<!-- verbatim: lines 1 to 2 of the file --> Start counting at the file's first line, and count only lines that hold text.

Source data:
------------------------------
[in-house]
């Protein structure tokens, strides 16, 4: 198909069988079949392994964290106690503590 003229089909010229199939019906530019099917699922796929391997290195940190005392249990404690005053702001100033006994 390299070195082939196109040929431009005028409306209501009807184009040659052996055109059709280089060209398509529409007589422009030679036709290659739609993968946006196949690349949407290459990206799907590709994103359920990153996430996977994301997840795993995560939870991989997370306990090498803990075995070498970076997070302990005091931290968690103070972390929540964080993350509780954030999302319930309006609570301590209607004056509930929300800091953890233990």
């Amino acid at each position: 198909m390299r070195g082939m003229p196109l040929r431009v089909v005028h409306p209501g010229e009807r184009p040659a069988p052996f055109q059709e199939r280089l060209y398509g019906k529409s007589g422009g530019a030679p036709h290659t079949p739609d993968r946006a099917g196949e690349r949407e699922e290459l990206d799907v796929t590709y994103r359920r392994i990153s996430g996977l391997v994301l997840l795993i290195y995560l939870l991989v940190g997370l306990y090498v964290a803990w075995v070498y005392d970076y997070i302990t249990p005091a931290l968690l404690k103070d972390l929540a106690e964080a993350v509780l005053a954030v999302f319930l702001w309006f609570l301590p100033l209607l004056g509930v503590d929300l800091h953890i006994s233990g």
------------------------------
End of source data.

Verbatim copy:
[in-house]
């Protein structure tokens, strides 16, 4: 198909069988079949392994964290106690503590 003229089909010229199939019906530019099917699922796929391997290195940190005392249990404690005053702001100033006994 390299070195082939196109040929431009005028409306209501009807184009040659052996055109059709280089060209398509529409007589422009030679036709290659739609993968946006196949690349949407290459990206799907590709994103359920990153996430996977994301997840795993995560939870991989997370306990090498803990075995070498970076997070302990005091931290968690103070972390929540964080993350509780954030999302319930309006609570301590209607004056509930929300800091953890233990």